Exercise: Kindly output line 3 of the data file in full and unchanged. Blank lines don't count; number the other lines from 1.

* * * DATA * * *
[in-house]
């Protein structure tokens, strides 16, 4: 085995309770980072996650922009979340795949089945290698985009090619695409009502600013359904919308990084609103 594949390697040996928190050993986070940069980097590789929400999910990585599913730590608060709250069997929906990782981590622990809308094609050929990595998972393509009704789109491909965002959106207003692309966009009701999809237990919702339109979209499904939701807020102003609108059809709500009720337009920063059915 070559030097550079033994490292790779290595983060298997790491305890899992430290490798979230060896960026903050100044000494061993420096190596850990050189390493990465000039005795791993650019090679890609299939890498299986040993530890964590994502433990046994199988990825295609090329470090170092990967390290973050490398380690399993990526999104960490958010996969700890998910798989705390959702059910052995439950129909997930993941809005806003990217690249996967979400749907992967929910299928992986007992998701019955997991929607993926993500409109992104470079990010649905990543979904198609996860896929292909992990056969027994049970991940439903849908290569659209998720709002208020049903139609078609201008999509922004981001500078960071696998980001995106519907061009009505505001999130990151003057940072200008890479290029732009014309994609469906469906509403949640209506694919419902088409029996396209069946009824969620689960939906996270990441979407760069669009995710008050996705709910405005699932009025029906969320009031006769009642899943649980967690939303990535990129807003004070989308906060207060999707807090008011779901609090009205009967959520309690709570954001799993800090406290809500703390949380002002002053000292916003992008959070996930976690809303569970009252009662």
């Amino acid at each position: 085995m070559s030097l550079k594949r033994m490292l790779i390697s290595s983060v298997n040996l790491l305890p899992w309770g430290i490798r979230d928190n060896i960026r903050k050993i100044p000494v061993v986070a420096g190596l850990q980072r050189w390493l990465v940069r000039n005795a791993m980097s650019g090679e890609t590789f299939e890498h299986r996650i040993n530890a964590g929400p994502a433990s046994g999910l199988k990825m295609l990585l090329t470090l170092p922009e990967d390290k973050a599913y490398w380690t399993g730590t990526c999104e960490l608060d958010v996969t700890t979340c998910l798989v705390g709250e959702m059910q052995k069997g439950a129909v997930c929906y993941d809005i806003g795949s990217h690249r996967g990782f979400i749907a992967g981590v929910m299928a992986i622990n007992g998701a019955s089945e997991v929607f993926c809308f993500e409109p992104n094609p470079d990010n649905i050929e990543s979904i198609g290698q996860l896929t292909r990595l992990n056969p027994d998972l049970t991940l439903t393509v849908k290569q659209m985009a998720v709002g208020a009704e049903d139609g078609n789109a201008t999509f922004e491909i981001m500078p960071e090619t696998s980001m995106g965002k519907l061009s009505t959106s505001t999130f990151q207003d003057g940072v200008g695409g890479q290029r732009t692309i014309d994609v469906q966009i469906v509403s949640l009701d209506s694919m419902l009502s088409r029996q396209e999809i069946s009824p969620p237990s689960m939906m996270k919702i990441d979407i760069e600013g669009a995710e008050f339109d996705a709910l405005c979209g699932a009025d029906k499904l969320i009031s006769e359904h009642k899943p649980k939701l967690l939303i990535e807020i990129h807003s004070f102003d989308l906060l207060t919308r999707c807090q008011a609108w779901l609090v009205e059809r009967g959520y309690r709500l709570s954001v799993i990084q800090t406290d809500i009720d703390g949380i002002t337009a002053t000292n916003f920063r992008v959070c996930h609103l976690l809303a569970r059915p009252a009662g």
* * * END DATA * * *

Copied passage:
């Amino acid at each position: 085995m070559s030097l550079k594949r033994m490292l790779i390697s290595s983060v298997n040996l790491l305890p899992w309770g430290i490798r979230d928190n060896i960026r903050k050993i100044p000494v061993v986070a420096g190596l850990q980072r050189w390493l990465v940069r000039n005795a791993m980097s650019g090679e890609t590789f299939e890498h299986r996650i040993n530890a964590g929400p994502a433990s046994g999910l199988k990825m295609l990585l090329t470090l170092p922009e990967d390290k973050a599913y490398w380690t399993g730590t990526c999104e960490l608060d958010v996969t700890t979340c998910l798989v705390g709250e959702m059910q052995k069997g439950a129909v997930c929906y993941d809005i806003g795949s990217h690249r996967g990782f979400i749907a992967g981590v929910m299928a992986i622990n007992g998701a019955s089945e997991v929607f993926c809308f993500e409109p992104n094609p470079d990010n649905i050929e990543s979904i198609g290698q996860l896929t292909r990595l992990n056969p027994d998972l049970t991940l439903t393509v849908k290569q659209m985009a998720v709002g208020a009704e049903d139609g078609n789109a201008t999509f922004e491909i981001m500078p960071e090619t696998s980001m995106g965002k519907l061009s009505t959106s505001t999130f990151q207003d003057g940072v200008g695409g890479q290029r732009t692309i014309d994609v469906q966009i469906v509403s949640l009701d209506s694919m419902l009502s088409r029996q396209e999809i069946s009824p969620p237990s689960m939906m996270k919702i990441d979407i760069e600013g669009a995710e008050f339109d996705a709910l405005c979209g699932a009025d029906k499904l969320i009031s006769e359904h009642k899943p649980k939701l967690l939303i990535e807020i990129h807003s004070f102003d989308l906060l207060t919308r999707c807090q008011a609108w779901l609090v009205e059809r009967g959520y309690r709500l709570s954001v799993i990084q800090t406290d809500i009720d703390g949380i002002t337009a002053t000292n916003f920063r992008v959070c996930h609103l976690l809303a569970r059915p009252a009662g």